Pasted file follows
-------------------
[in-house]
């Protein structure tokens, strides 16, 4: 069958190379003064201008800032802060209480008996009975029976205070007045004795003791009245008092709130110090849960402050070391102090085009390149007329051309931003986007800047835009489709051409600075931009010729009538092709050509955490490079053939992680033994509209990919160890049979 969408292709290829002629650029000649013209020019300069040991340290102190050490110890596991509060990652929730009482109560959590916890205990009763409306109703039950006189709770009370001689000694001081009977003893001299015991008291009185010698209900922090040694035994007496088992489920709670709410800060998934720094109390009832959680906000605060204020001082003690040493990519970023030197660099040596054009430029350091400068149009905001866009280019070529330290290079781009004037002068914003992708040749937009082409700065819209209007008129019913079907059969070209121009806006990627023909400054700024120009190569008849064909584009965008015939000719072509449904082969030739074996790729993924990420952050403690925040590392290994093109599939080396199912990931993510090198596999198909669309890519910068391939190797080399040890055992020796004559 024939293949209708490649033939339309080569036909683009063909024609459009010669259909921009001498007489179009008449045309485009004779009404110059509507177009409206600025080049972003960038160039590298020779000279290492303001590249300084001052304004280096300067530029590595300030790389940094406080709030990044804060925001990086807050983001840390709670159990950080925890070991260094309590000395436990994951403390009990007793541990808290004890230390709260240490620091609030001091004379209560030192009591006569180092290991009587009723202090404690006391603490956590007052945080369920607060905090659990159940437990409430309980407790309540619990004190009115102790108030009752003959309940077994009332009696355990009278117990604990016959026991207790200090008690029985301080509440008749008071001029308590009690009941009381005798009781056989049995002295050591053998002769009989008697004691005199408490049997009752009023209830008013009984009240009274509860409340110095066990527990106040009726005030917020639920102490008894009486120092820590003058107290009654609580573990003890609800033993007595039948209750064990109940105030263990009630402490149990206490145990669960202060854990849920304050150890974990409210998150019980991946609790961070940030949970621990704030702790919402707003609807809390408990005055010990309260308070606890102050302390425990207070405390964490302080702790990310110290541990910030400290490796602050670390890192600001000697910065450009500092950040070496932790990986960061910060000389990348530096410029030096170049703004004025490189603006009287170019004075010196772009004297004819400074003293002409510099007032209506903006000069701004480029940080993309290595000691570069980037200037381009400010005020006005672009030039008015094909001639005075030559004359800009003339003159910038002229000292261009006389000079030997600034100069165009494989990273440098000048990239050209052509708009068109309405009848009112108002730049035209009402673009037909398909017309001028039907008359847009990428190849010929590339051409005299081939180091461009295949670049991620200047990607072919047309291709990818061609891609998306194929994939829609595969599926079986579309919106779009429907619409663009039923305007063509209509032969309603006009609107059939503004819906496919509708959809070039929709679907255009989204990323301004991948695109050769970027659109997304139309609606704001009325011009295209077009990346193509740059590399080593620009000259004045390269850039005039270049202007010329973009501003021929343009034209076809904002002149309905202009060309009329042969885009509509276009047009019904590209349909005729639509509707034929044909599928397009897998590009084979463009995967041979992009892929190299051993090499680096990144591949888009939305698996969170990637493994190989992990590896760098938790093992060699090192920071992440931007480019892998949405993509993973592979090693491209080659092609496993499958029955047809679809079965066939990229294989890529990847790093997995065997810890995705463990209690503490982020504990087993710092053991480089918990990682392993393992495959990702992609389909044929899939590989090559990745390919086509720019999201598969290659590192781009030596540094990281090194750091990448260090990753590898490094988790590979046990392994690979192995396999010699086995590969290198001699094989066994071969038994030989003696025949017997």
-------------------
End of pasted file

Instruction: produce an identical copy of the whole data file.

[in-house]
């Protein structure tokens, strides 16, 4: 069958190379003064201008800032802060209480008996009975029976205070007045004795003791009245008092709130110090849960402050070391102090085009390149007329051309931003986007800047835009489709051409600075931009010729009538092709050509955490490079053939992680033994509209990919160890049979 969408292709290829002629650029000649013209020019300069040991340290102190050490110890596991509060990652929730009482109560959590916890205990009763409306109703039950006189709770009370001689000694001081009977003893001299015991008291009185010698209900922090040694035994007496088992489920709670709410800060998934720094109390009832959680906000605060204020001082003690040493990519970023030197660099040596054009430029350091400068149009905001866009280019070529330290290079781009004037002068914003992708040749937009082409700065819209209007008129019913079907059969070209121009806006990627023909400054700024120009190569008849064909584009965008015939000719072509449904082969030739074996790729993924990420952050403690925040590392290994093109599939080396199912990931993510090198596999198909669309890519910068391939190797080399040890055992020796004559 024939293949209708490649033939339309080569036909683009063909024609459009010669259909921009001498007489179009008449045309485009004779009404110059509507177009409206600025080049972003960038160039590298020779000279290492303001590249300084001052304004280096300067530029590595300030790389940094406080709030990044804060925001990086807050983001840390709670159990950080925890070991260094309590000395436990994951403390009990007793541990808290004890230390709260240490620091609030001091004379209560030192009591006569180092290991009587009723202090404690006391603490956590007052945080369920607060905090659990159940437990409430309980407790309540619990004190009115102790108030009752003959309940077994009332009696355990009278117990604990016959026991207790200090008690029985301080509440008749008071001029308590009690009941009381005798009781056989049995002295050591053998002769009989008697004691005199408490049997009752009023209830008013009984009240009274509860409340110095066990527990106040009726005030917020639920102490008894009486120092820590003058107290009654609580573990003890609800033993007595039948209750064990109940105030263990009630402490149990206490145990669960202060854990849920304050150890974990409210998150019980991946609790961070940030949970621990704030702790919402707003609807809390408990005055010990309260308070606890102050302390425990207070405390964490302080702790990310110290541990910030400290490796602050670390890192600001000697910065450009500092950040070496932790990986960061910060000389990348530096410029030096170049703004004025490189603006009287170019004075010196772009004297004819400074003293002409510099007032209506903006000069701004480029940080993309290595000691570069980037200037381009400010005020006005672009030039008015094909001639005075030559004359800009003339003159910038002229000292261009006389000079030997600034100069165009494989990273440098000048990239050209052509708009068109309405009848009112108002730049035209009402673009037909398909017309001028039907008359847009990428190849010929590339051409005299081939180091461009295949670049991620200047990607072919047309291709990818061609891609998306194929994939829609595969599926079986579309919106779009429907619409663009039923305007063509209509032969309603006009609107059939503004819906496919509708959809070039929709679907255009989204990323301004991948695109050769970027659109997304139309609606704001009325011009295209077009990346193509740059590399080593620009000259004045390269850039005039270049202007010329973009501003021929343009034209076809904002002149309905202009060309009329042969885009509509276009047009019904590209349909005729639509509707034929044909599928397009897998590009084979463009995967041979992009892929190299051993090499680096990144591949888009939305698996969170990637493994190989992990590896760098938790093992060699090192920071992440931007480019892998949405993509993973592979090693491209080659092609496993499958029955047809679809079965066939990229294989890529990847790093997995065997810890995705463990209690503490982020504990087993710092053991480089918990990682392993393992495959990702992609389909044929899939590989090559990745390919086509720019999201598969290659590192781009030596540094990281090194750091990448260090990753590898490094988790590979046990392994690979192995396999010699086995590969290198001699094989066994071969038994030989003696025949017997």